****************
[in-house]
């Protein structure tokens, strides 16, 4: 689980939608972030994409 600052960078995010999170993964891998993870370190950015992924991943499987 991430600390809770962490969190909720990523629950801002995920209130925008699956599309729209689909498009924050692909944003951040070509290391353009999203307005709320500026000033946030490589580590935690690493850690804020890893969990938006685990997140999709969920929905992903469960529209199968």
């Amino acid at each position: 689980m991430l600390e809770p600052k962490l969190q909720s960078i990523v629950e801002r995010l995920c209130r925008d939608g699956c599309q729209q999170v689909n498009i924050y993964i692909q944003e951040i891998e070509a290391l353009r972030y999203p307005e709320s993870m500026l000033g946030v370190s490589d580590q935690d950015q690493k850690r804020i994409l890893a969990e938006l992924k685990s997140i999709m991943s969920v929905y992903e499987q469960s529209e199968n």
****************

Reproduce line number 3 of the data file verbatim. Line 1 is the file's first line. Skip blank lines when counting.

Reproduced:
């Amino acid at each position: 689980m991430l600390e809770p600052k962490l969190q909720s960078i990523v629950e801002r995010l995920c209130r925008d939608g699956c599309q729209q999170v689909n498009i924050y993964i692909q944003e951040i891998e070509a290391l353009r972030y999203p307005e709320s993870m500026l000033g946030v370190s490589d580590q935690d950015q690493k850690r804020i994409l890893a969990e938006l992924k685990s997140i999709m991943s969920v929905y992903e499987q469960s529209e199968n």